Longer in jail for 'haven' attacks


Lord Chief Justice Lord Judge increased jail sentences to three men who sexually attacked women during burglaries in 'safe havens'

Increased jail sentences have been handed out to three men who sexually attacked women during burglaries in homes they were entitled to regard as “safe havens”.

Lord Chief Justice Lord Judge, sitting at the Appeal Court in London with Mr Justice Henriques and Mr Justice Davis, ruled that their original terms were “unduly lenient”.

In the case of Michael Anigbugu, 34, of Tottenham, north London, who twice raped a 37-year-old woman in her home during a burglary at night and threatened to kill her if she told police, the judges increased his eight-year prison sentence to 15 years.

Hyung-Woo Pyo, 23, from Loughborough, Leicestershire, who tied up, gagged, blindfolded and raped a fellow Loughborough University student in her halls of residence bedroom and stole property from his 20-year-old victim, also had his eight-year term replaced with a sentence of 15 years.

The court increased the six-year sentence imposed on mobile dog groomer Mark McGee, 48, from Germoe, near Penzance, Cornwall, to 14 years and six months. McGee, who was armed with a knife, broke into the home of an elderly man and bound and gagged the pensioner’s carer before robbing her and carrying out a violent sex assault.

The judges made their ruling after hearing submissions from the Solicitor General Edward Garnier QC, who described the three cases as “safe haven” cases, where the attacks had taken place in private premises where the women were entitled to feel safe.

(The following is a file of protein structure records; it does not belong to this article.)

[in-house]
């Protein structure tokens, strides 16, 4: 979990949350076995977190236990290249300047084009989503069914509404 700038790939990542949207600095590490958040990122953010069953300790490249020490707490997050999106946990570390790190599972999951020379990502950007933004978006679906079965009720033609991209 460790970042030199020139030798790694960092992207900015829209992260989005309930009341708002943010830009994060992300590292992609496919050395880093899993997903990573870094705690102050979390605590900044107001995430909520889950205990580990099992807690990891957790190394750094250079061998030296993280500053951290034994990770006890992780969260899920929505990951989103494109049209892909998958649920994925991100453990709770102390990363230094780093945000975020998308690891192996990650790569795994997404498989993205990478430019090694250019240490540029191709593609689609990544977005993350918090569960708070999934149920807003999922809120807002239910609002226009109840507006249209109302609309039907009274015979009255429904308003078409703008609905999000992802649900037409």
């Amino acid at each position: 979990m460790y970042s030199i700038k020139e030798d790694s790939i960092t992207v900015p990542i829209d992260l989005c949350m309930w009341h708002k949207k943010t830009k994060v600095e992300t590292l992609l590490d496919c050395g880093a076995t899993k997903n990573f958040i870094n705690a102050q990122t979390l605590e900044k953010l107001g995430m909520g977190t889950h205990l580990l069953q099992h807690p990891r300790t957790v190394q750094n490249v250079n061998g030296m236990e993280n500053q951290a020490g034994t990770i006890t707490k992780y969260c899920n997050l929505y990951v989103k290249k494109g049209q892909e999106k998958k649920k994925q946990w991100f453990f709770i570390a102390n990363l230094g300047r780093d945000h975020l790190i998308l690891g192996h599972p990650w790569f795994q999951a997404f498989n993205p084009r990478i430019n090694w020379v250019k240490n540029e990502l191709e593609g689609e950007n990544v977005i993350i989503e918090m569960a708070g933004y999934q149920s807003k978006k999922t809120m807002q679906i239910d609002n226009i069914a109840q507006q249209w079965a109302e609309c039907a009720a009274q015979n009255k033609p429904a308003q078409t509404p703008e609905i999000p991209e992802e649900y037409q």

He said: “Despite the sentencing judges’ best efforts they fell into error in these particular cases and the sentences in each was unduly lenient.”

Lord Judge said: “The facts of two of the three cases represent the ultimate nightmare for any woman asleep in her own home at night on her own. The third involves a woman seriously sexually assaulted while caring for a fragile old man whose home was burgled.”

Stressing that our homes should be our safest refuge, he said: “This is the place above all that should be inviolable, where we should be left undisturbed and at peace.”

Lord Judge added: “It is bad enough to be the victim of a burglary even when one is away from home. Worse still is to wake up to the chilling discovery that a burglar has made his way into the house and then to remember that you are on your own, vulnerable and defenceless.”

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